- “I don’t like a movie that makes me not like Batman.” [To her, heroes fighting each other is stupid. They’re good guys. Good guys don’t fight each other. When I pointed out that they often do in comics, she was nonplussed.]
- “This is not the blockbuster it pretends to be.” [Sheesh!]
So, I Have Seen the Future of DC’s Cinematic Universe and It’s…
Worrisome. Is this how all the movies are going to be? Is it too late to change the tone of some of these future films, maybe lighten it up a tad?
But, fear not. Happiness is on the horizon, and it's only three days away! All you have to do is turn on your television. This Monday, tune in to Supergirl on CBS for the crossover with The Flash. It’ll make you smile, it’ll show you a couple of heroes who don’t fight each other, and you’ll be reminded of how much fun live-action superheroes can be.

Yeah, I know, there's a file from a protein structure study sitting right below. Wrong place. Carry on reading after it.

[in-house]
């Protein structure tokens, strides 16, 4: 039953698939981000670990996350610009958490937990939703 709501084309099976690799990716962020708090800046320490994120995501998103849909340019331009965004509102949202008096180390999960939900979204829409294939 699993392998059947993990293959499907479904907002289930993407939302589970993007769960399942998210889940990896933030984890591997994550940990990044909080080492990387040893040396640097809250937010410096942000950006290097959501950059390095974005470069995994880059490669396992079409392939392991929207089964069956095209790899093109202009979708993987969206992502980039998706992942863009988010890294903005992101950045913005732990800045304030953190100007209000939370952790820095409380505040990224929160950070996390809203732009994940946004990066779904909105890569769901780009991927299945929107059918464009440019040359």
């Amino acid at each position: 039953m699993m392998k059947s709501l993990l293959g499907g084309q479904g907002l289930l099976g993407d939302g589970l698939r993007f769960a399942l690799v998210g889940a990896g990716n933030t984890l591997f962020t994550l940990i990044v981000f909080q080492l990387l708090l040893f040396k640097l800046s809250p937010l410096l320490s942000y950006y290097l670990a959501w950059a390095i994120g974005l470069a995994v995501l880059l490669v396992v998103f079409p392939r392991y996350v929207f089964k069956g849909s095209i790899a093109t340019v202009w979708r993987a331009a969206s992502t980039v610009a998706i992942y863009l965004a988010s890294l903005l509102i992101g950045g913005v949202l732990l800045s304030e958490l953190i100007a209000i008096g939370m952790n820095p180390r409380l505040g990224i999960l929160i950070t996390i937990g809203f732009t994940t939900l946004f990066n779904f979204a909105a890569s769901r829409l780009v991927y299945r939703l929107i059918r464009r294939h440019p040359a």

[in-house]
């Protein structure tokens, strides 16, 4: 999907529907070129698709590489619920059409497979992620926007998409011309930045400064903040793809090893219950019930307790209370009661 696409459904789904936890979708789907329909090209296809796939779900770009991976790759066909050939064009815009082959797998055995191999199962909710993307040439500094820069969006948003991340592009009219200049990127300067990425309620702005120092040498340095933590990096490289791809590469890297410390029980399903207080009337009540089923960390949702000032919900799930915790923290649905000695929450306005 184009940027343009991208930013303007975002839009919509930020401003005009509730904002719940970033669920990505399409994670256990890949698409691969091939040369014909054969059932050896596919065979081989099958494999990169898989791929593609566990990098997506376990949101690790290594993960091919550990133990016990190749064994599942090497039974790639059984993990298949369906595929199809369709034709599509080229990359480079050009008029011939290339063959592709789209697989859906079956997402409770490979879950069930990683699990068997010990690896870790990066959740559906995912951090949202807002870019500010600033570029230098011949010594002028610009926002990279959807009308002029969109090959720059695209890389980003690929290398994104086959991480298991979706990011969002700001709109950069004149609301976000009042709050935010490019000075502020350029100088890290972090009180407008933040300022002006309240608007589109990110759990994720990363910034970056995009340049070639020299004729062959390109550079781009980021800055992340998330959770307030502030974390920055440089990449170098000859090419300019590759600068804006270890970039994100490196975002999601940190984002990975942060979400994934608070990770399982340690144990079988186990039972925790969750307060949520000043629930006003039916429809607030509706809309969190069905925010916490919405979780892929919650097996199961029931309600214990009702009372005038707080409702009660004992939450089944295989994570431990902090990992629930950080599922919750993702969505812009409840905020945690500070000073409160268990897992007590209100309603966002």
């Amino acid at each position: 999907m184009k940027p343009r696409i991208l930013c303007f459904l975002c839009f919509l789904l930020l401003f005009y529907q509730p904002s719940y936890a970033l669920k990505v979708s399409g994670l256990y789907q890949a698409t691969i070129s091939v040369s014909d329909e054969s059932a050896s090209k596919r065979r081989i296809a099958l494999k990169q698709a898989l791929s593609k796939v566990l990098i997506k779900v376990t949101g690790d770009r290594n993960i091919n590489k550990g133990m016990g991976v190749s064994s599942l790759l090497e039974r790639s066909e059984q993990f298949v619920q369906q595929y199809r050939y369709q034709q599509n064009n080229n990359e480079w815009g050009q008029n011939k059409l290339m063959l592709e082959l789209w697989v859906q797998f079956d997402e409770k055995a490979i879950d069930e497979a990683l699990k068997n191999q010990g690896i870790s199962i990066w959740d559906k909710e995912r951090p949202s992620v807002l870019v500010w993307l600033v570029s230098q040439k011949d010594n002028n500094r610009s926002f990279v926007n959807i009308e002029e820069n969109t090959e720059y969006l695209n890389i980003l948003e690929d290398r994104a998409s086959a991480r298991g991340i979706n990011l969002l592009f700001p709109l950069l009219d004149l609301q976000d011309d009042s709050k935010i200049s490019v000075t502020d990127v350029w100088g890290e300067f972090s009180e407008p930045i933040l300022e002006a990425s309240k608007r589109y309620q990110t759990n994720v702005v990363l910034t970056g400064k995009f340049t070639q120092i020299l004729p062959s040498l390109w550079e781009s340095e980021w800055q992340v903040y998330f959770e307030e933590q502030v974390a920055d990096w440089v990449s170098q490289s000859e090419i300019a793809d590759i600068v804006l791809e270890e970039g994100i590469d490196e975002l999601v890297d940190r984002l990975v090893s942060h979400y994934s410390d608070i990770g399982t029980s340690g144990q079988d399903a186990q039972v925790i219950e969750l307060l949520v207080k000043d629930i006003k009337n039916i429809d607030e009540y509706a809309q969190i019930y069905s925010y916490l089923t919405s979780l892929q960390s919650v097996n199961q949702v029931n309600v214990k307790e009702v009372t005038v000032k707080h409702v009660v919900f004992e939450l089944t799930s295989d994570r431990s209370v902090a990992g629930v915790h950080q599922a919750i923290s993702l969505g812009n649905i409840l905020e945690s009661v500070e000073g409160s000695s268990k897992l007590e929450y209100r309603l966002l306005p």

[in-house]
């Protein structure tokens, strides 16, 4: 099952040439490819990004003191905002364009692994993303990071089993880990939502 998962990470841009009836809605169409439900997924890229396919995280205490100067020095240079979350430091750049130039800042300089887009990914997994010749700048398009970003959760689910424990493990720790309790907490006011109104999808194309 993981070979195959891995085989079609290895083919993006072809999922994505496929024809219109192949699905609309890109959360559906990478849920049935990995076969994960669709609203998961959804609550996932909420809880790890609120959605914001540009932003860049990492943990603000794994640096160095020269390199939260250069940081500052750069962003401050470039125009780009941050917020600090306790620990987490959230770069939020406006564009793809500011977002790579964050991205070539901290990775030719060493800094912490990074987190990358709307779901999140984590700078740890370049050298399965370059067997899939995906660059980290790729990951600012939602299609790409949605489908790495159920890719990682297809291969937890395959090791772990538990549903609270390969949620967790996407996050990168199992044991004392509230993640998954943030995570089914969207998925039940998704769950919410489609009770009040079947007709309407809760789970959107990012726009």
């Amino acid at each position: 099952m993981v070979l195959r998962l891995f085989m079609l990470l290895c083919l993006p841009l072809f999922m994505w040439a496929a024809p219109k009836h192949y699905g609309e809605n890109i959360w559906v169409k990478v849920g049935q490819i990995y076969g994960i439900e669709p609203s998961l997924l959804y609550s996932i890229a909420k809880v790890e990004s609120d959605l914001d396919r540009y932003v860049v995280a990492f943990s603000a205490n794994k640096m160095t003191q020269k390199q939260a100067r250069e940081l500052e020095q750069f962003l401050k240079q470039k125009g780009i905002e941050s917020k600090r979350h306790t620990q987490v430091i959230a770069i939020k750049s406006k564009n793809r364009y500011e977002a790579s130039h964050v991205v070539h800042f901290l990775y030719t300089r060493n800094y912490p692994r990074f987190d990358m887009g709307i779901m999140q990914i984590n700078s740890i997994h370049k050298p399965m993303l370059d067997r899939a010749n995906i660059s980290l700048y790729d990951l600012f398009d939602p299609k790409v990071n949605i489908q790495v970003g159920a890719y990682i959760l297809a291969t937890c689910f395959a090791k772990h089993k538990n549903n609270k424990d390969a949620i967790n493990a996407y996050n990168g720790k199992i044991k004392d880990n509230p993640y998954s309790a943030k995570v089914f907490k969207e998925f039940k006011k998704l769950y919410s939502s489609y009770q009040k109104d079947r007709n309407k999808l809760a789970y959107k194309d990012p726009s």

Here’s a little video of the cast talking about it. Key phrase from Supergirl herself: “…they have such good chemistry because there’s such joy about them, and humor, and lightheartedness.
Superhero films do not have to be all happy happy, bright and shiny, but it sure as heck shouldn’t all the other either. A blend is what makes this stuff work. And the blend of BvS was too much of grimdark dour and none of the joy. To borrow a phrase from the Star Wars prequels, there's no Han Solo in this film. Perhaps that's Flash's job?
Don’t be saddened by my thoughts. I saw BvS on a regular screen. I will still go see it again on IMAX. And I’ll buy the DVD later this year mainly to see the extra 30 (!) minutes and how those new scenes fit in the movie. But I’m officially a little nervous about Justice League. Not Wonder Woman solo or Batman solo, but Justice League.
Yes, it is good finally to see Superman, Batman, and Wonder Woman on screen together. Yes, there really are lots of little nuggets that are really, really neat, especially for a comic book guy (DC in particular) like me.
I wanted to love this film. In the end, I like it a lot despite all the issues.